What was he thinking on his go-ahead shot that eluded the glove of Blanks?
"Don't get doubled up and get to first," Morrison said. "It got through and then they gave a double and, 'Ohh. I'll take it.' I feel like I've had some tough ones, but at the same time I need to be swinging the bat better. They found holes tonight.
"I've hit way-better balls that haven't gotten through and been out. Better to be lucky than good some nights and tonight was that night."
The Rangers knew they let one get away on the one-out double.
"That's a play we've got to make," said Texas manager Jeff Banister.
The Rangers had already made a couple plays with the bases loaded as they turned two on a Mike Zunino grounder in the second to limit a no-out rally to one run after Nelson Cruz had opened the frame with a monster home run. And Wandy Rodriguez struck out Austin Jackson with the bases juiced in the fourth to squelch another threat.
So how did Morrison approach the same situation in the fifth with the score tied at 2-2?
"You don't ever want to have the feeling where you have to get something done because more than likely you're going to press and not," he said. "You want to get a good pitch to hit and do some damage with it. It wasn't the best swing or the best pitch to swing at, but it worked out."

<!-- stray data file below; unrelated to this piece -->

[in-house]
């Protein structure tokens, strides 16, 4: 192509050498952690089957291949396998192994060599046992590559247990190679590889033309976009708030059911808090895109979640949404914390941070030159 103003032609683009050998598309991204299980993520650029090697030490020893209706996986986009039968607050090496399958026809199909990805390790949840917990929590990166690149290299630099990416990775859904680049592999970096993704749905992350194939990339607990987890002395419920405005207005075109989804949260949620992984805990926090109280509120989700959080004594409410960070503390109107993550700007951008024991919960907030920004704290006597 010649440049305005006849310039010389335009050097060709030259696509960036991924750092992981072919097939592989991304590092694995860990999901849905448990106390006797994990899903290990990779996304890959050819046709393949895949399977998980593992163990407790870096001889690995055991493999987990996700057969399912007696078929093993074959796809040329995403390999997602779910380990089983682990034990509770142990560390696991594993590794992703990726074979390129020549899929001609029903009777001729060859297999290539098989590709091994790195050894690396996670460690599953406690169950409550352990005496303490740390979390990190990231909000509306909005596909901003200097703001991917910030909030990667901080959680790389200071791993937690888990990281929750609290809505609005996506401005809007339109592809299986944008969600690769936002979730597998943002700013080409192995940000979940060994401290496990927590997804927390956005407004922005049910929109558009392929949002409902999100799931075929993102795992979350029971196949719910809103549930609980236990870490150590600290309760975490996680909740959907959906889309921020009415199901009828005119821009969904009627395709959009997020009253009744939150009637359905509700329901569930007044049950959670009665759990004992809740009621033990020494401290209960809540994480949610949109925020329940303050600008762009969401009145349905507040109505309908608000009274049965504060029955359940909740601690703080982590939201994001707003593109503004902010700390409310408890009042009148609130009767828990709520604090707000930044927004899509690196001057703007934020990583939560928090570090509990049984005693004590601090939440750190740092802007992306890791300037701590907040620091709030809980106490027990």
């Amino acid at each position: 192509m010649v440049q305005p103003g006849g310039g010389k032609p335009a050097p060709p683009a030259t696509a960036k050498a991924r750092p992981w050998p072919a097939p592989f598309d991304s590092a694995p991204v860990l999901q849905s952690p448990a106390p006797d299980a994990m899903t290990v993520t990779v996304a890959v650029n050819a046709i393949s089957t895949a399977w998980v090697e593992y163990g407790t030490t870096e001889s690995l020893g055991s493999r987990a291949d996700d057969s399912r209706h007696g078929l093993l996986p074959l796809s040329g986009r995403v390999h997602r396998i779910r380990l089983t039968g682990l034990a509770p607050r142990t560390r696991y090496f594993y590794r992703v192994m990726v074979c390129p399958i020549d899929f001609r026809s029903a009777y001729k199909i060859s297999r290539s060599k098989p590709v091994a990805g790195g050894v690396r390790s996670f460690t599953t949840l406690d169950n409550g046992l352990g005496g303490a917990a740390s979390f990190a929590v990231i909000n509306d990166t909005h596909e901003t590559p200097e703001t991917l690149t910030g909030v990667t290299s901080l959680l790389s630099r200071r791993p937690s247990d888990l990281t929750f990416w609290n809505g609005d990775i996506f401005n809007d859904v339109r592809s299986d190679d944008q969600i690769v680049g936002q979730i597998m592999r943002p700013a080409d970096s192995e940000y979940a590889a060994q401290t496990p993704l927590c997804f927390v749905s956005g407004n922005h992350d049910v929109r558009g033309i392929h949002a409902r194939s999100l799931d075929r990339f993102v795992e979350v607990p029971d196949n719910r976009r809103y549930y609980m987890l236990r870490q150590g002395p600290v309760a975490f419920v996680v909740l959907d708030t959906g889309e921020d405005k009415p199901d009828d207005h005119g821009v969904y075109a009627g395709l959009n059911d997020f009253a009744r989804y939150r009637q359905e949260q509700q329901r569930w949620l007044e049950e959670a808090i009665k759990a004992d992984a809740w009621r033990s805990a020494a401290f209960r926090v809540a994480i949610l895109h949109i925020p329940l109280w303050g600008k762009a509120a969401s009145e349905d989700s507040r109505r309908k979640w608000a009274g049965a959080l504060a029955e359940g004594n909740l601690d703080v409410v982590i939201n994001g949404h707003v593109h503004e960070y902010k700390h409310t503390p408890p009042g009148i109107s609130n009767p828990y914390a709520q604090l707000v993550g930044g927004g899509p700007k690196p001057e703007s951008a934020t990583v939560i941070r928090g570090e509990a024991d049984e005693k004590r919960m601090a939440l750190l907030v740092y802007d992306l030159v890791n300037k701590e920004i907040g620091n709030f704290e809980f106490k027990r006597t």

The victory covered up a 3-for-15 night with runners in scoring position, an ongoing issue for the Mariners. But the pitching held Texas to four runs in the three-game sweep and that solved a lot of problems for the moment.
"Our pitching is going to be there," Morrison said. "We know that and they did a great job this series. As an offense, we just need to keep going and keep putting up runs. There's going to be times we don't because they get paid a lot on the other side, too. But I feel like we had a good series. We won the games we needed to win and we need to go to Houston now and do the same thing."
Greg Johns is a reporter for MLB.com. Follow him on Twitter @GregJohnsMLB as well as his Mariners Musings blog. This story was not subject to the approval of Major League Baseball or its clubs.